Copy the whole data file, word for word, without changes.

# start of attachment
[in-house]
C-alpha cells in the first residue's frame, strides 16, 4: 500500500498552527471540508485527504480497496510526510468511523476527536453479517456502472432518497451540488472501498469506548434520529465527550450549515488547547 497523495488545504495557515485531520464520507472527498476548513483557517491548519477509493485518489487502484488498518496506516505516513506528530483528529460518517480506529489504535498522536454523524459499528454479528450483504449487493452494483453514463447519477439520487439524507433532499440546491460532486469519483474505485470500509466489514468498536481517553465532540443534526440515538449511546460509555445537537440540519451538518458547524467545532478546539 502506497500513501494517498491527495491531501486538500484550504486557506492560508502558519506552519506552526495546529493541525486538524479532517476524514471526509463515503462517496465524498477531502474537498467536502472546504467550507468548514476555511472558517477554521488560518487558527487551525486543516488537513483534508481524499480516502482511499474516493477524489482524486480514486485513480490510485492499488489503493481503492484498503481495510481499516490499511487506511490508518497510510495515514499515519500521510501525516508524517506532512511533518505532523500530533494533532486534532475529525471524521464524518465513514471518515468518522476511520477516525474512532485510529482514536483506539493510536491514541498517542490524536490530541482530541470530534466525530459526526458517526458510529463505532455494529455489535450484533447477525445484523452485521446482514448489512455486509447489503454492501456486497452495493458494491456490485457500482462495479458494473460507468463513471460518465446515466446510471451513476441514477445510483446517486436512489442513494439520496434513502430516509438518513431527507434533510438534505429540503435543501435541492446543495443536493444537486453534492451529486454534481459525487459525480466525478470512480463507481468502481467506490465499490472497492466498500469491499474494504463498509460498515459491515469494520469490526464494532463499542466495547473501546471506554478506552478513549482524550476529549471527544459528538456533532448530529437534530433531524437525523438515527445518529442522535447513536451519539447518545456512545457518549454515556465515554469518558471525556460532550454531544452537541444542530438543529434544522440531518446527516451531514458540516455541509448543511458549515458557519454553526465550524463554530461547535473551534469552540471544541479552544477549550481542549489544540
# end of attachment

[in-house]
C-alpha cells in the first residue's frame, strides 16, 4: 500500500498552527471540508485527504480497496510526510468511523476527536453479517456502472432518497451540488472501498469506548434520529465527550450549515488547547 497523495488545504495557515485531520464520507472527498476548513483557517491548519477509493485518489487502484488498518496506516505516513506528530483528529460518517480506529489504535498522536454523524459499528454479528450483504449487493452494483453514463447519477439520487439524507433532499440546491460532486469519483474505485470500509466489514468498536481517553465532540443534526440515538449511546460509555445537537440540519451538518458547524467545532478546539 502506497500513501494517498491527495491531501486538500484550504486557506492560508502558519506552519506552526495546529493541525486538524479532517476524514471526509463515503462517496465524498477531502474537498467536502472546504467550507468548514476555511472558517477554521488560518487558527487551525486543516488537513483534508481524499480516502482511499474516493477524489482524486480514486485513480490510485492499488489503493481503492484498503481495510481499516490499511487506511490508518497510510495515514499515519500521510501525516508524517506532512511533518505532523500530533494533532486534532475529525471524521464524518465513514471518515468518522476511520477516525474512532485510529482514536483506539493510536491514541498517542490524536490530541482530541470530534466525530459526526458517526458510529463505532455494529455489535450484533447477525445484523452485521446482514448489512455486509447489503454492501456486497452495493458494491456490485457500482462495479458494473460507468463513471460518465446515466446510471451513476441514477445510483446517486436512489442513494439520496434513502430516509438518513431527507434533510438534505429540503435543501435541492446543495443536493444537486453534492451529486454534481459525487459525480466525478470512480463507481468502481467506490465499490472497492466498500469491499474494504463498509460498515459491515469494520469490526464494532463499542466495547473501546471506554478506552478513549482524550476529549471527544459528538456533532448530529437534530433531524437525523438515527445518529442522535447513536451519539447518545456512545457518549454515556465515554469518558471525556460532550454531544452537541444542530438543529434544522440531518446527516451531514458540516455541509448543511458549515458557519454553526465550524463554530461547535473551534469552540471544541479552544477549550481542549489544540